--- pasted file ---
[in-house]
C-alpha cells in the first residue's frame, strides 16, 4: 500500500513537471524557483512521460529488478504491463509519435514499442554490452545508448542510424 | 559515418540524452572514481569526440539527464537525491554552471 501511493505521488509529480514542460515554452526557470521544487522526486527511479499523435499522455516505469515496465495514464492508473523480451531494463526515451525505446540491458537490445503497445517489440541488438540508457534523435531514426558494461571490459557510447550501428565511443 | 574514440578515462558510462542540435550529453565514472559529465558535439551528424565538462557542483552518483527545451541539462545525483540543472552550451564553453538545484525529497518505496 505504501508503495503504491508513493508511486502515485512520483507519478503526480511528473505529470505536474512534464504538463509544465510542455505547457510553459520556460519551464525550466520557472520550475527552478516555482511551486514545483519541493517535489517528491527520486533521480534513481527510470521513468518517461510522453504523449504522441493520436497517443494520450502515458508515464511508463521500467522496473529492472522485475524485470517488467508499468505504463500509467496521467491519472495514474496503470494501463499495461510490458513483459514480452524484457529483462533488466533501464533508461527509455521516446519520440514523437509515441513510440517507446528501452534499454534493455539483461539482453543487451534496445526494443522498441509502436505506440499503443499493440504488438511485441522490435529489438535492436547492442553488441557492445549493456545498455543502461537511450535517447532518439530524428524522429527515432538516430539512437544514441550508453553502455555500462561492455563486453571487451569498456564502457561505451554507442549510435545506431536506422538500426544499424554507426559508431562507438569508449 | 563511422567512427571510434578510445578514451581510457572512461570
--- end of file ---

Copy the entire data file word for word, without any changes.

[in-house]
C-alpha cells in the first residue's frame, strides 16, 4: 500500500513537471524557483512521460529488478504491463509519435514499442554490452545508448542510424 | 559515418540524452572514481569526440539527464537525491554552471 501511493505521488509529480514542460515554452526557470521544487522526486527511479499523435499522455516505469515496465495514464492508473523480451531494463526515451525505446540491458537490445503497445517489440541488438540508457534523435531514426558494461571490459557510447550501428565511443 | 574514440578515462558510462542540435550529453565514472559529465558535439551528424565538462557542483552518483527545451541539462545525483540543472552550451564553453538545484525529497518505496 505504501508503495503504491508513493508511486502515485512520483507519478503526480511528473505529470505536474512534464504538463509544465510542455505547457510553459520556460519551464525550466520557472520550475527552478516555482511551486514545483519541493517535489517528491527520486533521480534513481527510470521513468518517461510522453504523449504522441493520436497517443494520450502515458508515464511508463521500467522496473529492472522485475524485470517488467508499468505504463500509467496521467491519472495514474496503470494501463499495461510490458513483459514480452524484457529483462533488466533501464533508461527509455521516446519520440514523437509515441513510440517507446528501452534499454534493455539483461539482453543487451534496445526494443522498441509502436505506440499503443499493440504488438511485441522490435529489438535492436547492442553488441557492445549493456545498455543502461537511450535517447532518439530524428524522429527515432538516430539512437544514441550508453553502455555500462561492455563486453571487451569498456564502457561505451554507442549510435545506431536506422538500426544499424554507426559508431562507438569508449 | 563511422567512427571510434578510445578514451581510457572512461570